James Liao is being recognized as a Champion of Change for his work advancing new ideas that are leading the way to a clean energy future and an economy that’s built to last.
After a century of unprecedented growth in science, technology, and the economy, we now face tremendous challenges to our ability to fuel the future: a fluctuating oil price, a changing climate, and continued dependence on unreliable energy sources. These problems are increasingly personal, and the demand for solutions becomes increasingly urgent. There are many changes that we must make to address these challenges, but the ultimate solution(s) will only come from fundamental innovations in science and technology.
Our laboratory at UCLA has been focusing on developing long-term energy solutions that are sustainable and not limited by current practice. These approaches aim to capture our ultimate energy source: the sun. The amount of energy in the sunlight that hits the earth totals 1,000 times more energy than we currently use in all applications, from household electricity to transportation to heavy industry. Solar power is abundant, but converting sunlight into a form of energy that can be easily used and stored is difficult. Even with the ability to convert sunlight into electricity with high efficiency using photovoltaic solar cells, many challenges prevent us from being able to power all our energy needs with solar panels. The biggest challenges for using solar power for energy are clouds and sunset—the electricity produced by photovoltaics needs to be efficiently stored to provide power on overcast days and overnight. Our ability to store electricity in batteries is improving, but current low energy density makes batteries an inefficient choice for large-scale storage. Instead of being stored in batteries, the electricity made by solar panels can be used to split water into oxygen and hydrogen molecules, the latter of which can be used as a fuel with high energy density. However, our current transportation infrastructure is unable to use hydrogen as replacement for gasoline.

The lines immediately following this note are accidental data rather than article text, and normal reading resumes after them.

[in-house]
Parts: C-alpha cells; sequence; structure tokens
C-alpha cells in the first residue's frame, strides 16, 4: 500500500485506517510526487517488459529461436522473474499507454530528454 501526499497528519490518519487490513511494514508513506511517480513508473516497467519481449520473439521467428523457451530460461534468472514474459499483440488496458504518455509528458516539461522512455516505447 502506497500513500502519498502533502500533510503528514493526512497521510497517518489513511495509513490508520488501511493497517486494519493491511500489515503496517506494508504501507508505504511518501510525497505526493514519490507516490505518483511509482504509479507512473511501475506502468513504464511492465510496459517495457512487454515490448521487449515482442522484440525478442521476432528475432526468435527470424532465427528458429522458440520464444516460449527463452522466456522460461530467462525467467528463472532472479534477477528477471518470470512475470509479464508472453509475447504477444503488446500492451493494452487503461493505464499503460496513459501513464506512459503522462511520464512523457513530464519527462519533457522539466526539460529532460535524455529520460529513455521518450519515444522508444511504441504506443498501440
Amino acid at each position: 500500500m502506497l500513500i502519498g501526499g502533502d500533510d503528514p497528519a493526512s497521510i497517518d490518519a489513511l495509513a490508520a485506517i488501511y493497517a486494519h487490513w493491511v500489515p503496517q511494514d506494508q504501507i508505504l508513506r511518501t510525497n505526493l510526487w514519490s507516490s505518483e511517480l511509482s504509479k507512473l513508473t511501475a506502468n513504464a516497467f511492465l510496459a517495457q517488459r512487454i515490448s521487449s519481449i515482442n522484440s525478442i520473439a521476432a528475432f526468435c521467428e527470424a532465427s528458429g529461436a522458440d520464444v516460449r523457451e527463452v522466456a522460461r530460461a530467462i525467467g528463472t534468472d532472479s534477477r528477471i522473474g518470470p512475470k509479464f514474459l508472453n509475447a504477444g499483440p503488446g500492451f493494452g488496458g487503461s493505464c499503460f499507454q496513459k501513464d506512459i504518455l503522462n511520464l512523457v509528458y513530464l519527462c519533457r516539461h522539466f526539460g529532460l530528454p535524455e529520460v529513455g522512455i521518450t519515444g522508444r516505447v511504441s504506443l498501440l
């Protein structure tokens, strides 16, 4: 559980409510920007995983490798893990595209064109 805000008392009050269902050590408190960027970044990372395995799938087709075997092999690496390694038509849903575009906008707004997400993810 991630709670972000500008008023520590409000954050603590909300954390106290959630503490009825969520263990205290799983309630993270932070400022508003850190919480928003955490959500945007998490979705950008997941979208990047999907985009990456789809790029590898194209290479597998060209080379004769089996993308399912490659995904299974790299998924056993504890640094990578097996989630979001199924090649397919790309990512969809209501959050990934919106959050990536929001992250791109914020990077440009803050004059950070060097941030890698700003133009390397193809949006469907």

On the other hand, the leaves of plants can be thought of as biological solar panels, converting sunlight into chemical energy during the photosynthetic “light reactions.” The cells then use this chemical energy to convert carbon dioxide from the air to sugars in a process called the “dark reactions.” The production of biofuels relies on photosynthesis, we can harvest the sugars and biomass produced by plants and process them to obtain fuels that we can use. This process is promising as a short-to-intermediate-term solution, but is limited by the efficiency of converting sunlight into plant matter. Replacing all our fuel needs in this way would require us to cover nearly one third of the United States in biofuel crops.
One way to circumvent the difficulty of both electricity storage and the need for large surface areas in photosynthesis is to link the best parts of photovoltaic cells with the best parts of the biological reactions. Instead of using leaves to conduct both the light and dark reactions, we can now use a man-made device to perform the “light reactions,” converting solar energy to formic acid, an energy intermediate that can be used by some bacteria. The formic acid can then be converted to isobutanol, a gasoline substitute, by a genetically engineered strain of the bacteria called Ralstonia eutropha. This latter process is equivalent to the biological “dark reactions,” and produces a compound that is useful for current-day gasoline-based transportation. By combining these two processes we show how it may be possible to power cars with sunlight or electricity without using an electric car.
This project is supported by Department of Energy’s Advanced Research Projects Agency-Energy (ARPA-E). Many teams are working towards similar goals using different approaches through ARPA-E’s Electrofuels program. The conversion of carbon dioxide to liquid fuel powered by electricity adds interconnectivity among different forms of energy, and may provide the missing link to various energy solutions.
James Liao is the Parsons Foundation Professor of the Chemical and Biomolecular Engineering Department, University of California, Los Angeles.